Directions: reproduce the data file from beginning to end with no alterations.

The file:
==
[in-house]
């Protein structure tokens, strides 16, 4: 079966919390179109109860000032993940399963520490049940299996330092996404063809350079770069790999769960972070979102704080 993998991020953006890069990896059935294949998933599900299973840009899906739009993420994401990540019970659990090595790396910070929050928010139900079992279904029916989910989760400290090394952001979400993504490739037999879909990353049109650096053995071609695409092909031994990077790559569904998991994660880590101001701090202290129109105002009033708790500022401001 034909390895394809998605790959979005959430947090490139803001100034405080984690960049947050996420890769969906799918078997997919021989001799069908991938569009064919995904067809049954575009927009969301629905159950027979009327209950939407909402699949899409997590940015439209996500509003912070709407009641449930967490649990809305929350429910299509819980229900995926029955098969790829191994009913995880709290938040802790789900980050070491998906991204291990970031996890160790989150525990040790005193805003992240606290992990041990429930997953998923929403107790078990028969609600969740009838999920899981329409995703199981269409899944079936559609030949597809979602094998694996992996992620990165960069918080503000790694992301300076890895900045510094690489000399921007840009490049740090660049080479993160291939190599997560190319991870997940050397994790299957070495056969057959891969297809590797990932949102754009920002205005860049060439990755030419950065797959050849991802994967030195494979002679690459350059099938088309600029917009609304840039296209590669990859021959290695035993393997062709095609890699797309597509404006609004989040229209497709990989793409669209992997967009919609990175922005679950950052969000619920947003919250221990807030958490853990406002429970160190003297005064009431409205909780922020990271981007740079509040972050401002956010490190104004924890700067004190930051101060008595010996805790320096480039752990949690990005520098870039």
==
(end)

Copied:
[in-house]
């Protein structure tokens, strides 16, 4: 079966919390179109109860000032993940399963520490049940299996330092996404063809350079770069790999769960972070979102704080 993998991020953006890069990896059935294949998933599900299973840009899906739009993420994401990540019970659990090595790396910070929050928010139900079992279904029916989910989760400290090394952001979400993504490739037999879909990353049109650096053995071609695409092909031994990077790559569904998991994660880590101001701090202290129109105002009033708790500022401001 034909390895394809998605790959979005959430947090490139803001100034405080984690960049947050996420890769969906799918078997997919021989001799069908991938569009064919995904067809049954575009927009969301629905159950027979009327209950939407909402699949899409997590940015439209996500509003912070709407009641449930967490649990809305929350429910299509819980229900995926029955098969790829191994009913995880709290938040802790789900980050070491998906991204291990970031996890160790989150525990040790005193805003992240606290992990041990429930997953998923929403107790078990028969609600969740009838999920899981329409995703199981269409899944079936559609030949597809979602094998694996992996992620990165960069918080503000790694992301300076890895900045510094690489000399921007840009490049740090660049080479993160291939190599997560190319991870997940050397994790299957070495056969057959891969297809590797990932949102754009920002205005860049060439990755030419950065797959050849991802994967030195494979002679690459350059099938088309600029917009609304840039296209590669990859021959290695035993393997062709095609890699797309597509404006609004989040229209497709990989793409669209992997967009919609990175922005679950950052969000619920947003919250221990807030958490853990406002429970160190003297005064009431409205909780922020990271981007740079509040972050401002956010490190104004924890700067004190930051101060008595010996805790320096480039752990949690990005520098870039």